The 4 Biggest Mistakes I Made as a Manager

I made many more than 4 but let’s start with these ones…

Imagine that you could solve very difficult business problems at your work. Problems that are not even being noticed anymore because there were so many attempts to get them out of the way without success.

Problems that are often discussed but nobody could solve.

Problems that are now “part of the business” meaning: everybody has learnt to live with them.

They became a part of your company costs structure.

Imagine if you would be the only person who could solve it. Kind of a hero…

Once I wanted to become such a ‘genius’. Since my study of Chemical Engineering I was always triggered by process PERFORMANCE. I was interested in process optimising a lot.

I ended up working in Finance at the world’s largest oil and gas company.

There, again, I was fascinated with predicting financial performance of the company and their customers.

Later when I was a Finance Manager at other companies, my object was to improve the business processes and therefore create efficiency and reduce costs.

The problem was I had no clue how to start…While figuring out, I have made these 4 mistakes among others:

#1 Push info instead of Pull

I made a bunch of reports, analysed operating results, pieces produced, production-lead-times, on-time-delivery rates etc. and tried to push my colleagues in the operation to streamline how they worked. I did not ask them what information they needed. I thought I can figure it out myself. As a result I have “buried” them with lots of data and they did not know what to use and I did not know what information I should stop producing.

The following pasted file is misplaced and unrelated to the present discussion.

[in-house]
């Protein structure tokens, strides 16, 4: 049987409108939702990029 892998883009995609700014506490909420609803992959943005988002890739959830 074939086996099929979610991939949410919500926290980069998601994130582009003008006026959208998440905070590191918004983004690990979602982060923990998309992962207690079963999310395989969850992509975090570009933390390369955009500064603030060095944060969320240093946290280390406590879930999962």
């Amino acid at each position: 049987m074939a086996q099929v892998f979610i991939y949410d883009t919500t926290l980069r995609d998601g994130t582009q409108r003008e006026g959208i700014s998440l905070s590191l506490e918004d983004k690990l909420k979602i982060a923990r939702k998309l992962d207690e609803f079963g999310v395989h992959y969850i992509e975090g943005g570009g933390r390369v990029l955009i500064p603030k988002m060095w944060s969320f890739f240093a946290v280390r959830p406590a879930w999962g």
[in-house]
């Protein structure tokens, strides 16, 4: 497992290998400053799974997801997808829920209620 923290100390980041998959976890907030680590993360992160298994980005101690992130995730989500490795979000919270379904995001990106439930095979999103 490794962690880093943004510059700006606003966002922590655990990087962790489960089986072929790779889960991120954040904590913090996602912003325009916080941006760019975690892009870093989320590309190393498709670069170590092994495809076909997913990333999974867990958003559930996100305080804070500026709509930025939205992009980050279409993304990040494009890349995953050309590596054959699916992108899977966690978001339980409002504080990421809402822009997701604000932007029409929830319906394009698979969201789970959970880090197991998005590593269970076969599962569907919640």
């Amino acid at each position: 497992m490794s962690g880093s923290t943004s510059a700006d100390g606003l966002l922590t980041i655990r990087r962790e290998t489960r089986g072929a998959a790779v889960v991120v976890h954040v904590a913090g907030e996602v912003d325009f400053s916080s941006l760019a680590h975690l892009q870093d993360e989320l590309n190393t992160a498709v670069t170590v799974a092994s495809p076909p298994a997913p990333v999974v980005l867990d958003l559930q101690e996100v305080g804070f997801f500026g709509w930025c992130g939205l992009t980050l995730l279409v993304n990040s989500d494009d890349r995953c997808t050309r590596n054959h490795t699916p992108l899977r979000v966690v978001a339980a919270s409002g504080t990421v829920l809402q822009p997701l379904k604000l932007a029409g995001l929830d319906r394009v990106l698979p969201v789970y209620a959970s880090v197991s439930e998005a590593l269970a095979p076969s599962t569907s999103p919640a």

#2 Thinking for someone else = not respecting

I interviewed operators and supervisors and designed their new processes behind my desk. I thought because of my title, being their manager, I ought to set up their new process. The fact is I did not know enough about the day-to-day operation, knew nothing about the details because I was hardly ever on the shop floor. Actually, by creating a new process, I took over their responsibility not giving them the credit and respect for their position.

#3 Emphasis on end-control

Because I did not know at that time that controlling only the end result creates many possibilities on the way for mistakes to happen, I put up all sorts of control procedures to avoid mistakes and force people to do a better job. As a consequence operators were not putting enough effort in ensuring right quality during production steps so mistakes were carried through the process and cumulated until it was too late or too expensive to correct it.

#4 Re-designing without involvement

When redesigning a process, I did it on my own instead of involving those being part of the process and letting them come up with new ideas and solutions. Because the participants were not initially involved in the redesign, they were eager to proof to me that my solutions to improving the process were not the right one.

Avoid these mistakes and learn how to become an expert Black Belt in process improvement at LeanSixSigmaBelts.com

You get one-on-one coaching to make sure you 10X your ROI.

“Beat the average.”

Yours,

Peter

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